CHICAGO, April 4, 2013 — After 45 years of giving movies thumbs up and down, Roger Ebert, journalist, film critic, author, and screenwriter, has died of cancer. Ebert was 70 years old.
Ebert was one of those writers that could be called groundbreaking. He started as a editor in grammar school, publishing a neighborhood paper, followed by co-editing his high school paper. A graduate of the University of Illinois at Urbana-Champaign where he majored in journalism, Ebert was the editor of the campus paper, The Daily Illini. Prior to his long career at the Chicago Sun-Times, Ebert wrote for science fiction magazines and the Champaign Illinois News Gazette.
Ebert is well-known for his print movie reviews in the Sun-Times and his show with co-host Gene Siskel, of the Chicago Tribune. For 23 years, Siskel and Ebert brought their reviews to television viewers in “Sneak Previews,” “At the Movies with Gene Siskel and Roger Ebert” and “Siskel and Ebert At The Movies.”
With Gene Siskel, Roger Ebert taught us to not only go and enjoy the movies but to talk about movies. To discuss, dissect and have an opinion on the movies, the stories and the people, directors to stars, that make them.
For his fans and detractors, the interest was not so much in the “review” of a movie you may or may not see, but in the artful, lively journalism he brought to the review. Ebert is the first film critic to ever win a Pulitzer Prize, receiving the honor in 1975 for his body of “distinguished criticism,” an annual award presented to a newspaper writer.
Ebert was the first of five film critics to win this Pulitzer honor to date. Forbes Magazine described Siskel as “the most powerful pundit in America” in 2007 and he is the first movie reviewer to receive a star on the Hollywood Walk of Fame.
Always honest, Ebert wrote reviews that were believed by his audience in print and on television for their integrity. A thumbs down, or a negative review, would stop audiences in their tracks. Roger Ebert was known for his honesty, wit, sarcasm, and the ability to say, “I hated it…” as he did in his 1994 review of Rob Reiner’s comedy “North.”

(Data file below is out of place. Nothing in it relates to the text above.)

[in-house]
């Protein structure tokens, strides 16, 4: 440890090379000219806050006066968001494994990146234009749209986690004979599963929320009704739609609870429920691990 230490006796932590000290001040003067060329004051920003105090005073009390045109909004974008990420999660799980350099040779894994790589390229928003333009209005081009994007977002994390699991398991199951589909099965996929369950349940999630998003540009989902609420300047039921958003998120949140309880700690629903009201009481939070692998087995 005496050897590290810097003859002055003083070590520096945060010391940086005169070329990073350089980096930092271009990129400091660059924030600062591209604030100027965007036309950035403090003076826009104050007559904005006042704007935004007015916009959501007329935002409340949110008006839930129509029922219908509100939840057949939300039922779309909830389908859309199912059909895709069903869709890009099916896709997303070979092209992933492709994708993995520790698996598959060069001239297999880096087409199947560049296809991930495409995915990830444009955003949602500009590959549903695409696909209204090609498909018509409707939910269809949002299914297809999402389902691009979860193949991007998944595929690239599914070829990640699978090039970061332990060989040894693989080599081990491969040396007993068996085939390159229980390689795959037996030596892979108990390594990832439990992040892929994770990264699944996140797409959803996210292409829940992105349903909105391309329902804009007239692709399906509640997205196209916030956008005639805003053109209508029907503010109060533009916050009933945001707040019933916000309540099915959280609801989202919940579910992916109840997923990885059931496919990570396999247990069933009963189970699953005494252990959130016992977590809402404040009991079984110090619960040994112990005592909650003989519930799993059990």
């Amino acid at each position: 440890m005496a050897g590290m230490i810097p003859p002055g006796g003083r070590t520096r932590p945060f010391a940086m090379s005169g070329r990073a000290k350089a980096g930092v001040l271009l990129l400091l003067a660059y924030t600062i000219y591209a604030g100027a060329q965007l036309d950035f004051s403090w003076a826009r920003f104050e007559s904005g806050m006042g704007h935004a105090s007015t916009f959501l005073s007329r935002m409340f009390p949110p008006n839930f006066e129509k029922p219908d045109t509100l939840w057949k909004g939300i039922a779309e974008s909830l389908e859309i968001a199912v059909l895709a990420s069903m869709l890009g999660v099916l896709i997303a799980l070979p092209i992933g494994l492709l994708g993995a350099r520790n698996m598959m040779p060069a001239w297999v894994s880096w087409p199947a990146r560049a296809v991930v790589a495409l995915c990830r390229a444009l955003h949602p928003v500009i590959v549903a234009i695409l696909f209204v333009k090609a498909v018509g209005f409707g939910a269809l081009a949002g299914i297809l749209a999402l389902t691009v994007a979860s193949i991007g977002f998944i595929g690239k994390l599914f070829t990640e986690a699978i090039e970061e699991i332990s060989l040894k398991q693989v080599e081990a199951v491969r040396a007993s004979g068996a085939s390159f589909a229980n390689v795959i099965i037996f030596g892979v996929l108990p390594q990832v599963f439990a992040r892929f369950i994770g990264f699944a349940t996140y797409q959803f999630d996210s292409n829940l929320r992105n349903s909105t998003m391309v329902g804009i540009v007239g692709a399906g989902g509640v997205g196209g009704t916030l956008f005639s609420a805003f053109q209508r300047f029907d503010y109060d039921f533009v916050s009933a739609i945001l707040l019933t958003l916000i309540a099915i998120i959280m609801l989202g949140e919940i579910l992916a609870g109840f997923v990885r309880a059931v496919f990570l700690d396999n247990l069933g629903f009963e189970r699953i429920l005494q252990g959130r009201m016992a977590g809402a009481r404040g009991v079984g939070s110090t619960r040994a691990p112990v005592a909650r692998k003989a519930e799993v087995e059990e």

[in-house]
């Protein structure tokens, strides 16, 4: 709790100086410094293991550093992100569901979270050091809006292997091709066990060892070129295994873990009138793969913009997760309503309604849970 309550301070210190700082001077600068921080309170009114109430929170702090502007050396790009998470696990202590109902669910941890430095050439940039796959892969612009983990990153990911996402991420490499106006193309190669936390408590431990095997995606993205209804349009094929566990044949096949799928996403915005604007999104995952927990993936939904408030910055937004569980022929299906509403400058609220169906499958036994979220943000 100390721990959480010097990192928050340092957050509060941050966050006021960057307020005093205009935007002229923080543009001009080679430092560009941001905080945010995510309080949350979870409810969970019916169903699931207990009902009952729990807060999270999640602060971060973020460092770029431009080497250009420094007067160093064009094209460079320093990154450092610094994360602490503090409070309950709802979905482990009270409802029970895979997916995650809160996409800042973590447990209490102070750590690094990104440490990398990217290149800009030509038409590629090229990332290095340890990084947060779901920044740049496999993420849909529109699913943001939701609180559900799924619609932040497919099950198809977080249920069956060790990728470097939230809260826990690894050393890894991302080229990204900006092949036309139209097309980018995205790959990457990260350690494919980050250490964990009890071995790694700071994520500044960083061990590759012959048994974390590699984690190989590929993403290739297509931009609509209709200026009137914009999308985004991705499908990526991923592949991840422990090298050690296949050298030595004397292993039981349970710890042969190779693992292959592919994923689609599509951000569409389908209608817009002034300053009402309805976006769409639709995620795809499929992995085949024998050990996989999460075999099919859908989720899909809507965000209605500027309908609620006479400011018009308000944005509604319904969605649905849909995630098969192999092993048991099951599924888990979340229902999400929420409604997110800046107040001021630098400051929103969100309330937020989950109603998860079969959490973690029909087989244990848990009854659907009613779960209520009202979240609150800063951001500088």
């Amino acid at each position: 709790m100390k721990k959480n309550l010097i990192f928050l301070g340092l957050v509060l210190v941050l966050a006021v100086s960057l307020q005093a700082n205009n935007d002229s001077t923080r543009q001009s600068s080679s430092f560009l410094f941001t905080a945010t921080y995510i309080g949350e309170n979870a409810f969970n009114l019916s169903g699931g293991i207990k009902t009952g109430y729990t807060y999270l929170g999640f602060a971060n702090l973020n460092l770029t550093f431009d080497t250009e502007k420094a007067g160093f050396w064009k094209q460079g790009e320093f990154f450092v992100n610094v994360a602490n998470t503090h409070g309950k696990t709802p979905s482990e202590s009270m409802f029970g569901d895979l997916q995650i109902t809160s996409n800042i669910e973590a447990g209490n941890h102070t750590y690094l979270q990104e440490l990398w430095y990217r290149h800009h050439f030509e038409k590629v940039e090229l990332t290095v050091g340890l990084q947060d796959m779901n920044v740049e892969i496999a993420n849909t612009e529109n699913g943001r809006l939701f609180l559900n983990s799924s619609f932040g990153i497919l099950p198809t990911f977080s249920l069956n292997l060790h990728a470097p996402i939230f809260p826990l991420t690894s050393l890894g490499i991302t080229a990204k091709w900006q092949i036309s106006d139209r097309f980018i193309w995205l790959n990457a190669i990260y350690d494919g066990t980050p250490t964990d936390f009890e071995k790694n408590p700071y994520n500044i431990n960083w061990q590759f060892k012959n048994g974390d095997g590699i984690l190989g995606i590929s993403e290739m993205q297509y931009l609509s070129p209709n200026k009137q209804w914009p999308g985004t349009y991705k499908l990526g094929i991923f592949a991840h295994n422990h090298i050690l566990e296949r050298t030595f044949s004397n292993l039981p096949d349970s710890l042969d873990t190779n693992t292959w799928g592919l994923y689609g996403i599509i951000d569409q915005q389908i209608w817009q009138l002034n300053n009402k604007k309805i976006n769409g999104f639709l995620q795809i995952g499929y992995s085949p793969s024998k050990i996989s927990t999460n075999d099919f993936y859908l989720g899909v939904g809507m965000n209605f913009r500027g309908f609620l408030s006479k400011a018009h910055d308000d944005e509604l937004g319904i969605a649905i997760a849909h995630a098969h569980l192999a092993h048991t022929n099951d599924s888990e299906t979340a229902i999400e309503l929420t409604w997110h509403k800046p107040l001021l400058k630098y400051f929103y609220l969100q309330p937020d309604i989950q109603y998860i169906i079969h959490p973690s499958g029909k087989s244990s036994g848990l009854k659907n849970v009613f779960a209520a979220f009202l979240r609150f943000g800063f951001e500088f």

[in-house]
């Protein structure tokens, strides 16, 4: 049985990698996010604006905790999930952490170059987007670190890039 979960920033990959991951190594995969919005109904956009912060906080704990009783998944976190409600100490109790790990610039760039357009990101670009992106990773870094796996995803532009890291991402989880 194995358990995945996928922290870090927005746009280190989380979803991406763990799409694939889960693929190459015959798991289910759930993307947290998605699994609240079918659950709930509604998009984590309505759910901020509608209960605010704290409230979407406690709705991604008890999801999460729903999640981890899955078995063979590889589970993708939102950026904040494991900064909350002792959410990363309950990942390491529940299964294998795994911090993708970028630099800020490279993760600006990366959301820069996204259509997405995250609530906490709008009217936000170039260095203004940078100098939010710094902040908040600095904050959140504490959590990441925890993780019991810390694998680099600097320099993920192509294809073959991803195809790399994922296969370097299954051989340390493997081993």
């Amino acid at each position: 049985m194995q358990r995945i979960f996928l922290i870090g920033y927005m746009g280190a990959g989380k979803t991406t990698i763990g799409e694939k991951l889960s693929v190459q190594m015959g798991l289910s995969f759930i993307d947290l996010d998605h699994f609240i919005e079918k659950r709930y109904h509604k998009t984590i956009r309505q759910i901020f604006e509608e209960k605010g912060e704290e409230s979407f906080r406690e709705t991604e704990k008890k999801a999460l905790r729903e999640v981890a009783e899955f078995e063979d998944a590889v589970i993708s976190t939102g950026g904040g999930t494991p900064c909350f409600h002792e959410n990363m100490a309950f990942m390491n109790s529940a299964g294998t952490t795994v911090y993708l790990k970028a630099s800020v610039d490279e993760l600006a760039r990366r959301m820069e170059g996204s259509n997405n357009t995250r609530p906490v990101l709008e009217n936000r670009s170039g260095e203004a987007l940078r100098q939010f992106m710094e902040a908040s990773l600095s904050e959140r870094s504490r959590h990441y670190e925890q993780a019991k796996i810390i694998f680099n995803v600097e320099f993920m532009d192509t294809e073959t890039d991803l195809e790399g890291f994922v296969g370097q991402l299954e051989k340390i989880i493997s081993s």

Ebert proved to journalists around the world that no story is unimportant in its reach.
Movies may have been Technicolor productions, but for Ebert it was the story behind the film that intrigued him. Ebert’s reviews helped us to see that story, the questions it asked, and the answers it offered.
Ebert believed movies and the stories behind them mattered. If he liked a movie, he said so. If it, in his words, “sucked,” he said so as well, as when he told Rob Schneider that “Deuce Begelow: European Gigolo,” “Your move sucks.”
“If it’s a great movie, it lets you understand a little bit more what it’s like to be a different gender, a different race, a different age, a different economic class,” he said. “It helps us to identify with the people who are sharing this journey with us. And that to me is the most noble thing that good movies can do — and it’s a reason to encourage them and to support them and to go to them.”
Diagnosed with thyroid cancer in early 2002, Ebert was left unable to speak, though he continued to watch and review movies. He found a voice on the social network Twitter and on his Sun-Times blog.
In his 2011 memoir, “Life Itself,” Ebert wrote contributing joy to the world and that he was happy to have lived long enough to find that out. Ebert contributed much joy to his friends, family and legions of fans.
Roger Ebert was born June 18, 1942 (d. April 4, 2013). He is survived by his wife Chaz Hammelsmith.
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